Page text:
If you think you are beaten, your are
If you think you dare not, you won't,
If you like to win, but don't think you can
It's almost a cinch you won't
If you think you'll lose, you're lost
For out in the world you find,
Success begins with a fellow's will
It's all in a state of mind
For many a game is lost
Ere even a play is run,
And many a coward fails
Ere even his work is begun
Think big and your deeds will grow
Think small and you'll fall behind
Think that you can and you will
It's all a state of mind
If you think you are out-classed, your are
You've got to think high to rise
You've got to be sure of yourself before
You can ever win a prize
Life battles don't always go
To the stronger or faster man
But sooner or later, the man who wins
Is the fellow who thinks he can
Every great champion has achieved success by first visualizing it. Ask any pro athlete and they will tell you that their success began in their imagination before anything became a reality. It might sound simple but it is true that everything we are or will ever be will start as a thought. The power of thinking and imagining ourselves to a level of success greater than anything we have ever achieved is what leads us to success. When you think big, you will do better than you have ever thought imaginable. When you visualize something, you are essentially trying to travel forward in time to a place where you have achieved a certain task successfully. So how is this applicable to the throws?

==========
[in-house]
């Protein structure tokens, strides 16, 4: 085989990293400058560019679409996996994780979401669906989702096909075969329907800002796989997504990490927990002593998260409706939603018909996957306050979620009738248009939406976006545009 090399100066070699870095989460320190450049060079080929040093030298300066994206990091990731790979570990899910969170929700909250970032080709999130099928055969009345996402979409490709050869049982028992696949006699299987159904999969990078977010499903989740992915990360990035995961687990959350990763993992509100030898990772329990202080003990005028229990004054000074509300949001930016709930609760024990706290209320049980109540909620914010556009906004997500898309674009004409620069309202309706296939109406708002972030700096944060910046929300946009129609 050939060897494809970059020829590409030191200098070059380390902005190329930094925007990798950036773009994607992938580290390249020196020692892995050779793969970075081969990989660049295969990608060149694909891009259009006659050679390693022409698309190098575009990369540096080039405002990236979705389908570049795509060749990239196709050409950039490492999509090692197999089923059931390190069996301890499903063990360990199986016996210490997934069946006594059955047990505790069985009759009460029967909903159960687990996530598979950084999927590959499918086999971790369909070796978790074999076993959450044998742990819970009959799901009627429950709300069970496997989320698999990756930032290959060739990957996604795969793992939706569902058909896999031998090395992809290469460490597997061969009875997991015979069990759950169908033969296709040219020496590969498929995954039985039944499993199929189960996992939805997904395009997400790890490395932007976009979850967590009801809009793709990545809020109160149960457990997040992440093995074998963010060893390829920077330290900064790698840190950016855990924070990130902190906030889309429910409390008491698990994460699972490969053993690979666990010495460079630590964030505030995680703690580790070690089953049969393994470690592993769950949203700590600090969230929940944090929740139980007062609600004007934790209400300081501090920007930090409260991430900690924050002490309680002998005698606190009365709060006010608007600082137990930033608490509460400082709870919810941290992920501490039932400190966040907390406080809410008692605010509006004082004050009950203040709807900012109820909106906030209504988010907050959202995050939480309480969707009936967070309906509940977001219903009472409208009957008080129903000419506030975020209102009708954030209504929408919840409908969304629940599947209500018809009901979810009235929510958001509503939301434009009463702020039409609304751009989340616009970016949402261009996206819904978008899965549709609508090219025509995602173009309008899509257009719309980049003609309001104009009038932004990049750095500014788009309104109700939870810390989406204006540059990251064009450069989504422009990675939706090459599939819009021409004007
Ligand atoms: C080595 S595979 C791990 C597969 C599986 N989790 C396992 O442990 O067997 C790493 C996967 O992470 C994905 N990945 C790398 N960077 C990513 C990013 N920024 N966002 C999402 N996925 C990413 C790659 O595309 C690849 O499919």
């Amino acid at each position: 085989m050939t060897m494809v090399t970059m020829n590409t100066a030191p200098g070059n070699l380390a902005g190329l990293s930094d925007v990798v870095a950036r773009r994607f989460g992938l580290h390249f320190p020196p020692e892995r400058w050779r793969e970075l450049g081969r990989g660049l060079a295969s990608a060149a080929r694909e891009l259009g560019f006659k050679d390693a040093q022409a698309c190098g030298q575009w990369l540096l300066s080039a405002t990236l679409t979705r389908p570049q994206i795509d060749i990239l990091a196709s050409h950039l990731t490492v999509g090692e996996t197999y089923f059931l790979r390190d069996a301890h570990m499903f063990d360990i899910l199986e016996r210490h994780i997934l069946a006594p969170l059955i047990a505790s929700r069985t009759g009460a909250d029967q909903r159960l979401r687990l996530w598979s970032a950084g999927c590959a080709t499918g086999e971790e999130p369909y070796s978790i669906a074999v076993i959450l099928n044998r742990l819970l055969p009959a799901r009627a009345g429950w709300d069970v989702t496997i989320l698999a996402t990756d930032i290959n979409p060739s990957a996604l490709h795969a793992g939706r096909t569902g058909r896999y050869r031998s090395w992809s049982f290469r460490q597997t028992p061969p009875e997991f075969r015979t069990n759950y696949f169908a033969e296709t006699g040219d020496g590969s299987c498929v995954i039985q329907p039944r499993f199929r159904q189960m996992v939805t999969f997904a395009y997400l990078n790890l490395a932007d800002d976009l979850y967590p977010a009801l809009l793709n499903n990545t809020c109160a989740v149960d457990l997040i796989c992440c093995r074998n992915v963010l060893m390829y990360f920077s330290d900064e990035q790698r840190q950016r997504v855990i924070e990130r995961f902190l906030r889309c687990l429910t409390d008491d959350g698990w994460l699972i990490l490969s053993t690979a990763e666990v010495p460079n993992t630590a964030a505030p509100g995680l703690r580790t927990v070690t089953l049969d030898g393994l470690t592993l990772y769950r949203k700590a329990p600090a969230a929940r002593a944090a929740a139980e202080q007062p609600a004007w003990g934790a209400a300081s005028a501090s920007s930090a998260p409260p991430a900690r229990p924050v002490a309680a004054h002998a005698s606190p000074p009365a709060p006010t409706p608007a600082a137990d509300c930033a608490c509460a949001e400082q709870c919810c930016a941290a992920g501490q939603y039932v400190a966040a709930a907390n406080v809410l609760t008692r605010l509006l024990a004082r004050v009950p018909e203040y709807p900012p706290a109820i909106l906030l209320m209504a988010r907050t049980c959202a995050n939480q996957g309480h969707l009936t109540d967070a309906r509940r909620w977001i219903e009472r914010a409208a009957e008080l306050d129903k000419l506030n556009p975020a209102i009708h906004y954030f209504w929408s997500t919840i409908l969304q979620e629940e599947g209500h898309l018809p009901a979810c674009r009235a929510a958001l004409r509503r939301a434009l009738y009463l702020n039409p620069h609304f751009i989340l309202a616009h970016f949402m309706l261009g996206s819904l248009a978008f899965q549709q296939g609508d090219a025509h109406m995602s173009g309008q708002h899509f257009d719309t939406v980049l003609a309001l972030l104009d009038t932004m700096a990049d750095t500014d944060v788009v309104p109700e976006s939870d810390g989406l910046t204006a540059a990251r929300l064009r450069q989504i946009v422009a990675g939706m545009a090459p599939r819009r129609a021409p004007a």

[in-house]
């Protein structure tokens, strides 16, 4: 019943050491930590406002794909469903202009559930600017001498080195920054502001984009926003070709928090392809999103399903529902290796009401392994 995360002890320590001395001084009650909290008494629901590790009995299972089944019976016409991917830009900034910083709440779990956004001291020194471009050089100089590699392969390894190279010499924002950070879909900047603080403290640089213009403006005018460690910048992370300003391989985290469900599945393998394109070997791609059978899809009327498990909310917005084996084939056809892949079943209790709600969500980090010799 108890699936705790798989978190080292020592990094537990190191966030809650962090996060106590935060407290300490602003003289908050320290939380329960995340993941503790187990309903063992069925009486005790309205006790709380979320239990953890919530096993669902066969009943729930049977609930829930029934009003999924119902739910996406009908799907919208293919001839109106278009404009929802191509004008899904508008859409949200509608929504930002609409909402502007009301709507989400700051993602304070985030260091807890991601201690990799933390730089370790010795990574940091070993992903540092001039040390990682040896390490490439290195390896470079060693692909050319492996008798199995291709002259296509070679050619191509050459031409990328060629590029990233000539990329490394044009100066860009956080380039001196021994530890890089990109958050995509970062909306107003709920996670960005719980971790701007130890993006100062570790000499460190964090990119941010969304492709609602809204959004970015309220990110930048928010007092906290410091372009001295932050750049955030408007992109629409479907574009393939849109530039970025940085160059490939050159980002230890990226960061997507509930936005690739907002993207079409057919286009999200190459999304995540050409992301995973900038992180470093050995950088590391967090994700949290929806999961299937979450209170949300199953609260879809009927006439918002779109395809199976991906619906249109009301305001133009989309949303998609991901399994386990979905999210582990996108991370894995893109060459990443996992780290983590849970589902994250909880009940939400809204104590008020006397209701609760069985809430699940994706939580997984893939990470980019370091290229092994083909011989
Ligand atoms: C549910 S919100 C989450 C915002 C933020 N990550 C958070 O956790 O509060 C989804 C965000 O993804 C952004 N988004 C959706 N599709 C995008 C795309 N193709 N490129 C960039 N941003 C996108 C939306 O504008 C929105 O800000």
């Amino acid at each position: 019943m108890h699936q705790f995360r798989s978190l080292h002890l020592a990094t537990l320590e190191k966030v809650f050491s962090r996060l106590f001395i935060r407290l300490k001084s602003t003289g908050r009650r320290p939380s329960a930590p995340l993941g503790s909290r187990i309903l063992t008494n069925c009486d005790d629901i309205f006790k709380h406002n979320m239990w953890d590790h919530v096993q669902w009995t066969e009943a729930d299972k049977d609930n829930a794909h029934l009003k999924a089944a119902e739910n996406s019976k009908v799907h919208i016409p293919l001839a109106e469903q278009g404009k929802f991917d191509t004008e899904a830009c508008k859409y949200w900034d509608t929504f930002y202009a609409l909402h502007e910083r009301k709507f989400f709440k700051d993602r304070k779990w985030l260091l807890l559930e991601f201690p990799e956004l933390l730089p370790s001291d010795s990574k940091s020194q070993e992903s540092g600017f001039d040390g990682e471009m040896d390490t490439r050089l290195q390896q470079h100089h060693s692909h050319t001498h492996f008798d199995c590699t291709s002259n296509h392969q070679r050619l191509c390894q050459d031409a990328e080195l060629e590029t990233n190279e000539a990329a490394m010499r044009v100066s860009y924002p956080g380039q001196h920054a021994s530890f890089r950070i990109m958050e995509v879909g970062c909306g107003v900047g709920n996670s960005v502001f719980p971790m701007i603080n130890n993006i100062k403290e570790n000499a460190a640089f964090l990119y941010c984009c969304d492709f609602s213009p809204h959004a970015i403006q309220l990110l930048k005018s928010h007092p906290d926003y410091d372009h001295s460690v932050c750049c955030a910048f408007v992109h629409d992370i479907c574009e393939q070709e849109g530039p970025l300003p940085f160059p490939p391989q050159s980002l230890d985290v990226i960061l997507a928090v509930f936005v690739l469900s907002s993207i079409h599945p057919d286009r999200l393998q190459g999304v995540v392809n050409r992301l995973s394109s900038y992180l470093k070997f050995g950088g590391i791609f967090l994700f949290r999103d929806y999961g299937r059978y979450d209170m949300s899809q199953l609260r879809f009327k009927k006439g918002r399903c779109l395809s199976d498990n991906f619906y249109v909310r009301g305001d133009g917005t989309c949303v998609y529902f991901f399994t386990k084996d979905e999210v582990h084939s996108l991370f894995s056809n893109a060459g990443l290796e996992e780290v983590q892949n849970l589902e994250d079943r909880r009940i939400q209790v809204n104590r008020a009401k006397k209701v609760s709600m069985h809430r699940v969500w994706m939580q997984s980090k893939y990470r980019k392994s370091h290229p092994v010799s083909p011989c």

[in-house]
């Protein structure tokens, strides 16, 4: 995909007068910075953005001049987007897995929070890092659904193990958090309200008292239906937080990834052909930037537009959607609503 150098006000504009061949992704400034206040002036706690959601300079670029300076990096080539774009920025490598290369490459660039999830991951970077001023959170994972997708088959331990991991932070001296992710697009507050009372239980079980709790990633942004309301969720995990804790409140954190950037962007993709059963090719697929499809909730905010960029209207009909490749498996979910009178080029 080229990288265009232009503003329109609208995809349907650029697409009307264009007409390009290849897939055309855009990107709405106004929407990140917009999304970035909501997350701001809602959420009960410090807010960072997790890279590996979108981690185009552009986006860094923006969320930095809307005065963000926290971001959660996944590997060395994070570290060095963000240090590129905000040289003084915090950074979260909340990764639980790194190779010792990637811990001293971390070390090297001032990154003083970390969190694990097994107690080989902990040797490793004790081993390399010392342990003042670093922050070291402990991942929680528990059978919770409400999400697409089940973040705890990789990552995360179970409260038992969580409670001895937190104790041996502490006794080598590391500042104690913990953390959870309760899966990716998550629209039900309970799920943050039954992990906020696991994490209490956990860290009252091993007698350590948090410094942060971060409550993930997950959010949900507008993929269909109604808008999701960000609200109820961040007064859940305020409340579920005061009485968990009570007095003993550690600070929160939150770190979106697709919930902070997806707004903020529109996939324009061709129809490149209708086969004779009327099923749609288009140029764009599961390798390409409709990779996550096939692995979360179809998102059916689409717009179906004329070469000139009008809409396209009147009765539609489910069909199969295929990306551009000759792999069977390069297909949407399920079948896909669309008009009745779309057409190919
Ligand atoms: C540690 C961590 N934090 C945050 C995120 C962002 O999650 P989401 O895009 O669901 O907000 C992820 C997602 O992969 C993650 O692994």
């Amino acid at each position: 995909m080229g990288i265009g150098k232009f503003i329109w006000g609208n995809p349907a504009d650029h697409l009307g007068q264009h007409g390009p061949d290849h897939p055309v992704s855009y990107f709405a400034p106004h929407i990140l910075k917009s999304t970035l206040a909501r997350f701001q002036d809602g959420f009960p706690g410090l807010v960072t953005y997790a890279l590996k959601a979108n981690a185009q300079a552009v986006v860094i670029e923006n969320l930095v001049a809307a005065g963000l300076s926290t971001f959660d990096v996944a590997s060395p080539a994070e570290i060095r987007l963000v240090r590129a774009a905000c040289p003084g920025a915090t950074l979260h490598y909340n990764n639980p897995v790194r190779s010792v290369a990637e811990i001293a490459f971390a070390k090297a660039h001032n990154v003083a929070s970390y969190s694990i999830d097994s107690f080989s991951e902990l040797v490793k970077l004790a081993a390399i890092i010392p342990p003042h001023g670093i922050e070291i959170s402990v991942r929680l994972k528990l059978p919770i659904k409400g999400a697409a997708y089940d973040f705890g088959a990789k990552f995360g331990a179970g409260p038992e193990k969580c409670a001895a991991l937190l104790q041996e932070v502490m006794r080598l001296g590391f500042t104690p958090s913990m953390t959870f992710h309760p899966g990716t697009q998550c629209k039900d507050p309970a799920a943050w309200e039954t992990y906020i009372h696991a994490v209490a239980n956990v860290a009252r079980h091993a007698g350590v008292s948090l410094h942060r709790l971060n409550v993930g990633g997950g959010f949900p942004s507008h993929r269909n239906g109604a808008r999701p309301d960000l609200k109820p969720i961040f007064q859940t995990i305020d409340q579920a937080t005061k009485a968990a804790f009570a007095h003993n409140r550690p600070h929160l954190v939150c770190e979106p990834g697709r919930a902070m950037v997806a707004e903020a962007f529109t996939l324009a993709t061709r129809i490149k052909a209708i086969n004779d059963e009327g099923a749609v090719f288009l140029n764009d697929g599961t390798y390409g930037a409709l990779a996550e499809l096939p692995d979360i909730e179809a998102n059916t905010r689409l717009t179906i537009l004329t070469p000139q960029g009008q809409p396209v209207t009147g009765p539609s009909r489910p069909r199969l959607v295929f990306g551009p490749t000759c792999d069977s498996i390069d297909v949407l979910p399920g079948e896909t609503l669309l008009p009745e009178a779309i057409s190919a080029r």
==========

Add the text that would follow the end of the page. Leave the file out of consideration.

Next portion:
- Visualize successful technique as often as you can. This can be done by thinking upon your best technique and playing it over and over again in your mind. Stop relying so much on video cameras and start relying on your ability to mentally play out your technique with your eyes closed. You can take this mental copy with you everywhere you go, whereas you cannot take a video of yourself everywhere you go conveniently.
- Visualize the feeling. The feeling of a successful throw is something that is hard to forget. Thinking back to times when you felt great and a had a great throw. Remembering cues such as the weather, the atmosphere, and the way you felt when you had a great throw in the past can cause your body to chemically adjust while competing because it wants to recreate the wonderful feeling again.
- Visualize winning but also visualize how you would react if you lost. This might seem counterintuitive but I am of the opinion that if you have visualized a calm reaction to an unfortunate event, chances are that you will be able to recover faster than without thinking about it at all. Positivity is good but life has several instances of not giving us what we want and being mentally prepared for this allows us to overcome these obstacles faster.
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